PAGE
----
Process auditing is available in osquery, but requires additional configuration. It uses the same event-based architecture as the File Integrity Monitoring (FIM). To read more about how event-based tables are created and designed, check out the osquery Table Pubsub Framework. On all supported platforms, process events are abstracted into process_events. This table abstracts the basic details about process creation. Process state changes and destruction is not yet represented, nor planned.

To collect process events add a query like:

SELECT * FROM process_events;

to your query schedule, or to a query pack.

Linux process auditing

osquery can use Linux Audit on the supported Linux distributions. This does NOT require any audit configuration or auditd; actually, auditd should not be running if using osquery's process auditing.

This creates a bit of confusion since audit, auditd, and libaudit are ambiguous-- osquery only uses the audit features in the kernel. Most distributions do not install libaudit or auditd, this is perfectly fine. If you are configuring audit, using a control binary, or /etc/audit.conf, your osquery may override your settings.

How does this work? Let's walk through 3 configuration options. These can be set at the command line, or via the configuration's options.

  1. --disable_audit=false by default this is set to true and prevents osquery from opening the kernel audit's netlink socket.
  2. --audit_allow_config=true by default this is set to false and prevents osquery from making audit configuration changes. These changes include adding/removing rules, setting the global enable flags, and adjusting performance and rate parameters.
  3. --audit_persist=true but default this is true and instructs osquery to 'regain' the audit netlink socket if another process also accesses it.

On Linux a companion table user_events is included that provides several authentication-based events. If you are enabling process auditing it should be trivial to also include this table.

If you would like to debug the audit logging use the hidden flag --audit_debug. This will print all of the RAW audit lines to osquery's stdout.

Linux socket auditing

Another audit-based table is provided on Linux: socket_events. This table reports events for the syscalls bind and connect. This table is not enabled with process events by default because it introduces considerable added load on the system.

Use --audit_allow_sockets to enable the associated event subscriber.

If you would like to log UNIX domain sockets use the hidden flag: --audit_allow_unix. This will put considerable strain on the system as many default actions use domain sockets. You will also need to explicitly select the socket column from the socket_events table.

macOS process auditing

osquery does not (yet?) support audit on Darwin platforms. It is possible to enable process auditing using a kernel extension. The extension can be downloaded and installed from the http://osquery.io/downloads page. It must be kept up to date alongside the osquery daemon and shell since there are automatic API restrictions applied. If you are running a 1.7.5 daemon, a 1.7.5 extension is needed otherwise the extension will not be used. If you are interested in the extension's design and development please check out the kernel development guide.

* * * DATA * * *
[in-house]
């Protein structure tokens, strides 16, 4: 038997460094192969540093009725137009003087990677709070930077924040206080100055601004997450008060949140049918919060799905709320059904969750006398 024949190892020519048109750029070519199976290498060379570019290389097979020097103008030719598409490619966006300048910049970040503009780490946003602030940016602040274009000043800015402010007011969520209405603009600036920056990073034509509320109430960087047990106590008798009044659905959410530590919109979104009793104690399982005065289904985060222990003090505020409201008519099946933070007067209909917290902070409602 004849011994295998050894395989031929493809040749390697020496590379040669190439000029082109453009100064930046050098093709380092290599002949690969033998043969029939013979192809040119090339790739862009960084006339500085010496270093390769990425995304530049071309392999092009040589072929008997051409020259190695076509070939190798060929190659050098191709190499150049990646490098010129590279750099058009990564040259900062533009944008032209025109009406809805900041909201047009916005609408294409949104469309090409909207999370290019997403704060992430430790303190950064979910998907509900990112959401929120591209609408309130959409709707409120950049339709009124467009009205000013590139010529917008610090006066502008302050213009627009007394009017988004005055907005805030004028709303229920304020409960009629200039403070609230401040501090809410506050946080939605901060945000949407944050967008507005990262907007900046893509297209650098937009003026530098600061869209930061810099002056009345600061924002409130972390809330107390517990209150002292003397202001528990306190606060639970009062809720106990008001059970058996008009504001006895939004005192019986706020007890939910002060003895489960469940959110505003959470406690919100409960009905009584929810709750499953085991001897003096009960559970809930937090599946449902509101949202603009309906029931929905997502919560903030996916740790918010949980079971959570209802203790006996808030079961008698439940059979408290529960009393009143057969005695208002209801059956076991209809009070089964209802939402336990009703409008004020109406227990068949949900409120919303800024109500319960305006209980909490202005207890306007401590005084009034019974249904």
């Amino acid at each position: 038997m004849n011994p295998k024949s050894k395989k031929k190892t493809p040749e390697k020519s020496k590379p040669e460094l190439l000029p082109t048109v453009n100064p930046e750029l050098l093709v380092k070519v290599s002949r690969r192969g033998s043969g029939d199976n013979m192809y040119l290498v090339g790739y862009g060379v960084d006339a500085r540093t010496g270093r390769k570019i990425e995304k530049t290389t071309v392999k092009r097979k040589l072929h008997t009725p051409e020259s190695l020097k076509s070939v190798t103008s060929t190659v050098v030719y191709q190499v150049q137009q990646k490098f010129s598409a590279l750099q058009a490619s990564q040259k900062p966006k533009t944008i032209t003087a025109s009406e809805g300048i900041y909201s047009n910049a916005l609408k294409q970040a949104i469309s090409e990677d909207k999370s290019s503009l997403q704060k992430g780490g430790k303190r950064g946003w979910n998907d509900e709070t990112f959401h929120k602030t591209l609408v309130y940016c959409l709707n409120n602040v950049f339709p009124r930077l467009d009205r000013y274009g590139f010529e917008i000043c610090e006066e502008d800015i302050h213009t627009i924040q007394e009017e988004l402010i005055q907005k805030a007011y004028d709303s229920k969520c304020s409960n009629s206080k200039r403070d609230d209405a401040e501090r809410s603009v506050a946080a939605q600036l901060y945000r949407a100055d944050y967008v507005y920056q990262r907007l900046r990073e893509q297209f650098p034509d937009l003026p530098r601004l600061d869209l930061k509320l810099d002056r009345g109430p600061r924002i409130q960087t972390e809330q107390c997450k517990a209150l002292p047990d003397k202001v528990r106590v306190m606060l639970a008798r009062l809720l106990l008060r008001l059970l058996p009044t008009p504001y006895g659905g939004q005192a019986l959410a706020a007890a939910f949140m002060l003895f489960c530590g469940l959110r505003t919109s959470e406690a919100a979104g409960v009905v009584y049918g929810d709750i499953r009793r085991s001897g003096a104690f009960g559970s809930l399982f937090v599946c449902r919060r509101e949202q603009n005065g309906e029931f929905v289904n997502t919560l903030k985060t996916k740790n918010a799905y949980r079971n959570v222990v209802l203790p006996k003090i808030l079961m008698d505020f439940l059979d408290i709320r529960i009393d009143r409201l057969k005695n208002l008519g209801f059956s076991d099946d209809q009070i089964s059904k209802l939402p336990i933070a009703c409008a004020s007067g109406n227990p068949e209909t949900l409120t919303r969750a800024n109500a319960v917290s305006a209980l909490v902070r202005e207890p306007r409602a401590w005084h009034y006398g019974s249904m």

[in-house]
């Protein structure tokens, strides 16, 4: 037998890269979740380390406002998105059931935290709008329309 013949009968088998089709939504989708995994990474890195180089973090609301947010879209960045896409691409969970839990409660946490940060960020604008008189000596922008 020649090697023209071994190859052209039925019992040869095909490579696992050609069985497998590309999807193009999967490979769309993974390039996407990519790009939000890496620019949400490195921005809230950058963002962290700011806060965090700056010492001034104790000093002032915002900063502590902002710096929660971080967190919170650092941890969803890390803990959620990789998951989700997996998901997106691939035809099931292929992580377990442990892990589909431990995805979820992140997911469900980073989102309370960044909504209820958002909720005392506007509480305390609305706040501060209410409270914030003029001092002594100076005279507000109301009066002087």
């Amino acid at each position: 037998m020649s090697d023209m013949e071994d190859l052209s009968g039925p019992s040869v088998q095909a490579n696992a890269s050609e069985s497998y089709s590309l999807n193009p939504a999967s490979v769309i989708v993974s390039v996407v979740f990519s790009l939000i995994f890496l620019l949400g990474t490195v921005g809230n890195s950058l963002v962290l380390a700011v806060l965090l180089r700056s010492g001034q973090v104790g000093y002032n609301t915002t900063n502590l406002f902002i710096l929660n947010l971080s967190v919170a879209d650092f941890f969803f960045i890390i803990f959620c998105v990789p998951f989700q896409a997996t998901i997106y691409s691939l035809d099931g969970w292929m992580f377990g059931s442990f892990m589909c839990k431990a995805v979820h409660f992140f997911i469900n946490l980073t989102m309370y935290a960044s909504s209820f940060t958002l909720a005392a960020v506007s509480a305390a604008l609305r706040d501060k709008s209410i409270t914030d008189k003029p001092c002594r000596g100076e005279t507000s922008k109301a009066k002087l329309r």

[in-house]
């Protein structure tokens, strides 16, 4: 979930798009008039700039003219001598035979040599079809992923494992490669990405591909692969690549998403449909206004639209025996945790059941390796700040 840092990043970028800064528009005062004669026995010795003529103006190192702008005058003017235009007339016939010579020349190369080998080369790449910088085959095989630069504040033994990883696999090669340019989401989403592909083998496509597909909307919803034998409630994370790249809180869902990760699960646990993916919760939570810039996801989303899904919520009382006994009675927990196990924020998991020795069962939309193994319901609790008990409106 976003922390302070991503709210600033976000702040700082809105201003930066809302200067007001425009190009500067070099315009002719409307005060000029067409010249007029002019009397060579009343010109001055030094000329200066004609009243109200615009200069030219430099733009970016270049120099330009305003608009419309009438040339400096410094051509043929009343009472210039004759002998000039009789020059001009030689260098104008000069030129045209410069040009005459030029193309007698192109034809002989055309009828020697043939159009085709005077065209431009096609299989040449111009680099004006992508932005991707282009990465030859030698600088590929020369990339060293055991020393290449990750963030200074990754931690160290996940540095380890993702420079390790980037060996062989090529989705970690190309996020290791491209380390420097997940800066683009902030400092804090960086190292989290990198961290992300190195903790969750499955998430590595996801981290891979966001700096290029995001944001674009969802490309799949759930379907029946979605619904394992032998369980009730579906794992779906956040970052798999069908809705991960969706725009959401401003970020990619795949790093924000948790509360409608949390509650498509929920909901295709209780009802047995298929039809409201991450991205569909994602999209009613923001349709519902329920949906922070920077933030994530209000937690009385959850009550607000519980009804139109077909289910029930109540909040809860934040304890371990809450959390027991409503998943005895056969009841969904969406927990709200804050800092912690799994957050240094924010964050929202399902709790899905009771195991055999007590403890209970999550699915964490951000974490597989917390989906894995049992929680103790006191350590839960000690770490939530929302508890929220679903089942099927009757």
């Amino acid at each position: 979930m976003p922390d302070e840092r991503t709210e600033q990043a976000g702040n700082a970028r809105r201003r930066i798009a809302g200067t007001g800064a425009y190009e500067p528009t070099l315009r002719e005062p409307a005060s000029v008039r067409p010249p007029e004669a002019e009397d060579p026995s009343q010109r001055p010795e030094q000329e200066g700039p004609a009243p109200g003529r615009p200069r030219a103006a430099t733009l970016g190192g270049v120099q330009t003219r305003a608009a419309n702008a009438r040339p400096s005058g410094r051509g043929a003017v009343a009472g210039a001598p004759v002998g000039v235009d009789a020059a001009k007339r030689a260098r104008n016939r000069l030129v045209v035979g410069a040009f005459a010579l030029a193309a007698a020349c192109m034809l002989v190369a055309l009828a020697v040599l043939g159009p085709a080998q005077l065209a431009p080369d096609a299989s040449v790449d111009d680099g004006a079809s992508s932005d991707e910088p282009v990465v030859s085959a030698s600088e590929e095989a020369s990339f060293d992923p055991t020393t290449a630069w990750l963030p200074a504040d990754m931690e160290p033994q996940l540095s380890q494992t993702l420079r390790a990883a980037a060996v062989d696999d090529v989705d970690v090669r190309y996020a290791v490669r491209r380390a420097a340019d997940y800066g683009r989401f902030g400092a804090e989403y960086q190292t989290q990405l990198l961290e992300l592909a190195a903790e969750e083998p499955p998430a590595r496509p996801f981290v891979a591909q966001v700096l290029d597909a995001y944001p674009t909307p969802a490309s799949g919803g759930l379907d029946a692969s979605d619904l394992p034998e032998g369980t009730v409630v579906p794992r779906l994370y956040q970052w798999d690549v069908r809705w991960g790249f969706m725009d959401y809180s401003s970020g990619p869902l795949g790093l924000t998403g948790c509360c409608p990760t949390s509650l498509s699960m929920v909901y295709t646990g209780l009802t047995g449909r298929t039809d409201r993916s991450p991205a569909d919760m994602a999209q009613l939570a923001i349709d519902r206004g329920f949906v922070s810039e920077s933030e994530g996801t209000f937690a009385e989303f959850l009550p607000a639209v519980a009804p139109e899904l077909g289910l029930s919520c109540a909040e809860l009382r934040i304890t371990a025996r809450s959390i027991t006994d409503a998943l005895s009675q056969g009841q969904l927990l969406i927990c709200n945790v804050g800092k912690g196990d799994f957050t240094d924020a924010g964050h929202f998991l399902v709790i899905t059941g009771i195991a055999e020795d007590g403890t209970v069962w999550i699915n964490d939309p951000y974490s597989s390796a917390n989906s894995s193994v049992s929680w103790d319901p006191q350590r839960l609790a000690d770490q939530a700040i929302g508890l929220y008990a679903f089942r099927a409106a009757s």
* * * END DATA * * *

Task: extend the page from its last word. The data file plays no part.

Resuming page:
At the heart of the extension is a replica of the userland Table Pubsub Framework. All osquery-developed kernel code is 100% OS public API compatible and designed to introduce as little stability risk as possible. Running the kernel extension without the osquery daemon should not impact performance.

There are no configuration or additional options required to enable process auditing on macOS if the kernel extension is installed. The osquery daemon will auto-detect the extension and attempt to load and connect when the process starts.

osquery events optimization

This section provides a brief overview of common and recommended optimizations for event-based tables. These optimizations also apply to the FIM events.

  1. --events_optimize=true apply optimizations when SELECTing from events-based tables, default enabled.
  2. --events_expiry the lifetime of buffered events in seconds, default 86000.
  3. --events_max the maximum number of events to buffer, default 1000.

The goal of optimizations are to protect the running process and system from impacting performance. By default these are all enabled, which is good for configuration and performance, but may introduce inconsistencies on highly-stressed systems using process auditing.

Optimizations work best when SELECTing often from event-based tables. Otherwise the events are in a buffered state. When an event-based table is selected within the daemon, the backing storage maintaining event data is cleared according to the --event_expiry lifetime. Setting this value to 1 will auto-clear events event select, reducing all impact of the buffer.